Embattled Afghan president flees country

International

The Latest developments on Afghanistan, where a Taliban blitz has taken large swaths of territory just weeks before the final pullout of American and NATO troops:

KABUL, Afghanistan — Afghan officials say embattled President Ashraf Ghani has fled the country as the Taliban moved further into Kabul.

Two officials speaking on condition of anonymity as they weren’t authorized to brief journalists told The Associated Press that Ghani flew out of the country. Abdullah Abdullah, the head of the Afghan National Reconciliation Council, later confirmed Ghani had left in an online video.

“He left Afghanistan in a hard time, God hold him accountable,” Abdullah said.

Ghani’s whereabouts and destination are currently unknown.

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TORONTO — Canada has suspended diplomatic operations in Afghanistan and Canadian personnel are on their way back to Canada.

Foreign Minister Marc Garneau said in a statement the decision to suspend operations is temporary and the embassy will reopen if the security situation allows staff to be safe.

Some 40,000 Canadian troops were deployed in Afghanistan over 13 years as part of the NATO mission before pulling out in 2014. More than 150 Canadian soldiers died during the Afghanistan mission.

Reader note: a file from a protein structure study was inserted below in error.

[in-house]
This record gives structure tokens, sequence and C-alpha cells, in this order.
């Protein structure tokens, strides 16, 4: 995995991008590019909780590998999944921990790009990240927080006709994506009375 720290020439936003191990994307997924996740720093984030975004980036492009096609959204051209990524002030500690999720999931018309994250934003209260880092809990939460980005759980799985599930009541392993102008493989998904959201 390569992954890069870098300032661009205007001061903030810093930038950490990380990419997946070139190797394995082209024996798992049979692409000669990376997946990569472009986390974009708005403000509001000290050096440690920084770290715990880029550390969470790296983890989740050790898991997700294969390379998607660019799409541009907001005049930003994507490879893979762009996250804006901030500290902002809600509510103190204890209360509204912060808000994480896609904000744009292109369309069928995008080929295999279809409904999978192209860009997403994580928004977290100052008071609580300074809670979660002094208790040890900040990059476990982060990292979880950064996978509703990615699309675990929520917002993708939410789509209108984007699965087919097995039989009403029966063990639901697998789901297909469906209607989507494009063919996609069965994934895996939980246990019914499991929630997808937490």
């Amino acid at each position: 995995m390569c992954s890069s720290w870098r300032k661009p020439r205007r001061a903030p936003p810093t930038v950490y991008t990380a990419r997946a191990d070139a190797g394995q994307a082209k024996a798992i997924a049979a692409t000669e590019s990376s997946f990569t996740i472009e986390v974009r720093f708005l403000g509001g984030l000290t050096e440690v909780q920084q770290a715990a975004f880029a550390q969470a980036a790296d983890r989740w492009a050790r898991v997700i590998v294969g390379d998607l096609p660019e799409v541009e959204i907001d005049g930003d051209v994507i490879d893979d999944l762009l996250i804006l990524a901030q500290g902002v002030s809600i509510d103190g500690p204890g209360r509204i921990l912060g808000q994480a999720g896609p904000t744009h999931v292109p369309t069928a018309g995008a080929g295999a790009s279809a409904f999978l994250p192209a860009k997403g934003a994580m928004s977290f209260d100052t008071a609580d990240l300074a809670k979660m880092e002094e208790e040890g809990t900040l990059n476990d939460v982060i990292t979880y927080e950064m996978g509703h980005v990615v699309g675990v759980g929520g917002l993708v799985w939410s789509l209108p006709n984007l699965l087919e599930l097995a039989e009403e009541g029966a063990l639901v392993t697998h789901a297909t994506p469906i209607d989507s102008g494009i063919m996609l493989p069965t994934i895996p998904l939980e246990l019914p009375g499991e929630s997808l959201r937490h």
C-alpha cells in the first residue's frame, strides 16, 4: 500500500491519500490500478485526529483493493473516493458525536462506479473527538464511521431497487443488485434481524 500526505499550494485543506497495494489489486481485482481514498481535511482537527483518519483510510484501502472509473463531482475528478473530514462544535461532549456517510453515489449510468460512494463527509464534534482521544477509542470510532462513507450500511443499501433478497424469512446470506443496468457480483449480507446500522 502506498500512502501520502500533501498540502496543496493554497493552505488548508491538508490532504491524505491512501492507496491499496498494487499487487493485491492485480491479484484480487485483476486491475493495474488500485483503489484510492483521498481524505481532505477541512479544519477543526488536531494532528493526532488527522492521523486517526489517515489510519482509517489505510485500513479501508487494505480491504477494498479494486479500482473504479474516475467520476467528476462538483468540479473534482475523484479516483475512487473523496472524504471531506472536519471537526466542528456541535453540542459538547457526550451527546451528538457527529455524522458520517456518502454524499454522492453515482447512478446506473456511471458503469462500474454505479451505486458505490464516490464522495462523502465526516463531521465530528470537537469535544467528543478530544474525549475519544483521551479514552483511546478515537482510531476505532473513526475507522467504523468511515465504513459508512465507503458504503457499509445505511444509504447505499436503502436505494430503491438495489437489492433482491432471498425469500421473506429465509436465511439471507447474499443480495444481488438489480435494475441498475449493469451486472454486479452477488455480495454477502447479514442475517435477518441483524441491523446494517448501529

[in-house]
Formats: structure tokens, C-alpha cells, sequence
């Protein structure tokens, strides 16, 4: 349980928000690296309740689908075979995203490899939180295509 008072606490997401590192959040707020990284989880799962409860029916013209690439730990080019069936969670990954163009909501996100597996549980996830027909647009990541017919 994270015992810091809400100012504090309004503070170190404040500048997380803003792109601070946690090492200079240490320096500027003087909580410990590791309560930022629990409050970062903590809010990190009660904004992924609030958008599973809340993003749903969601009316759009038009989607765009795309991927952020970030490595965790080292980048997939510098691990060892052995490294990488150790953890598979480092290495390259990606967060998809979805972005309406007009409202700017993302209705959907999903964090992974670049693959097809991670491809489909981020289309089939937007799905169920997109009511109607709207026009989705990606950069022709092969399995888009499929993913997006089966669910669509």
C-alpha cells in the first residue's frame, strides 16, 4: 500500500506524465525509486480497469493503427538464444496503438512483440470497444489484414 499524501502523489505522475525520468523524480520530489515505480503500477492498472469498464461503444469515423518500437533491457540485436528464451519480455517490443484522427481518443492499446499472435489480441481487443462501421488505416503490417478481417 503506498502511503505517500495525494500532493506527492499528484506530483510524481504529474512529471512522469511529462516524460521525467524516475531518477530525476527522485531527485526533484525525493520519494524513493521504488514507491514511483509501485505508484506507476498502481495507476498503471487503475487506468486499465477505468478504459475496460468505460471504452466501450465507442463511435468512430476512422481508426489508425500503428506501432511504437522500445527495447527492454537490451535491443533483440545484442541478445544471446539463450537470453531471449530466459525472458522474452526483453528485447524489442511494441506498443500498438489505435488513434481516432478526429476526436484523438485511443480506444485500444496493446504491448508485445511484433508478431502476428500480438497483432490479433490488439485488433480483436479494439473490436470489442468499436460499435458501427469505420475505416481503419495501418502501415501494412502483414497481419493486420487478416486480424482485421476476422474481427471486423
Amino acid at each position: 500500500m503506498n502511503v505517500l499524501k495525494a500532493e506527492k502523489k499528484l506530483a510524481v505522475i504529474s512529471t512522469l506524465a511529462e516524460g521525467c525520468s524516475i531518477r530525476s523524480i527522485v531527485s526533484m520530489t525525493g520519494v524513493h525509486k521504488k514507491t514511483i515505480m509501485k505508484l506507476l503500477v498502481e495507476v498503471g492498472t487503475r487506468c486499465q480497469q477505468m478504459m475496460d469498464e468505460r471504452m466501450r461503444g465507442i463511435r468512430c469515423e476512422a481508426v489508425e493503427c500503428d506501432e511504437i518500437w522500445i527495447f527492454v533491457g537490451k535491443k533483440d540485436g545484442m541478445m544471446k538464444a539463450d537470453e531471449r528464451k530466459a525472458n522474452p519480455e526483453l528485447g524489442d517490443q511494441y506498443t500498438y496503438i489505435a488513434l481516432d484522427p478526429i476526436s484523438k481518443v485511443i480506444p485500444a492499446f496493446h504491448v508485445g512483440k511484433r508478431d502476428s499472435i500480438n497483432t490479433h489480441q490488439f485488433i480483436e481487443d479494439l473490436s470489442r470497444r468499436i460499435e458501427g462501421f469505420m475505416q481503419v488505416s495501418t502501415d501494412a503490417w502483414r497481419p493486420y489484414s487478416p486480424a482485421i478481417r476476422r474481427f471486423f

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WASHINGTON — U.S. Secretary of State Antony Blinken says the U.S. is evacuating remaining staff at the U.S. Embassy in Kabul as the Taliban enter the Afghan capital. But he is playing down America’s hasty exit, saying “this is manifestly not Saigon.”

Speaking on ABC’s “This Week” on Sunday, Blinken said: “The compound itself, our folks are leaving there, and moving to the airport.”

Blinken also confirmed that U.S. Embassy workers were destroying documents and other items ahead of fleeing the embassy, but insisted “this is being done in a very deliberate way, it’s being done in an orderly way, and it’s being done with American forces there to make sure we can do it in a safe way.”

The evacuation of the U.S. Embassy in Kabul had U.S. military helicopters lifting off from embassy grounds Sunday, and sent puffs of black smoke up into the skies over Kabul as U.S. officials worked to keep sensitive material from falling in Taliban hands.

The scene comes after President Joe Biden earlier this year played down any idea that the Taliban could capture the country, or that the Afghanistan war would end up in scenes reminiscent of the Vietnam one, with military helicopters taking off from embassy rooftops.

Blinken defended Biden’s decision to end the nearly 20-year U.S. military mission in Afghanistan, saying Biden’s hands were tied by a withdrawal deal President Donald Trump struck with the Taliban in 2020.

If Biden had called off the withdrawal, “we would have been back at the war with the Taliban,” and forced to surge tens of thousands of American forces back into Afghanistan, Blinken said.

__ Ellen Knickmeyer in Oklahoma City.

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ISLAMABAD — A special flight of Pakistan’s national airline PIA has arrived in Islamabad carrying 329 passengers from Kabul, and another carrying 170 people will arrive later today. A spokesman for the airline said Saturday that the airline will operate three flights tomorrow to transport Pakistanis and other nationalities looking to leave Kabul.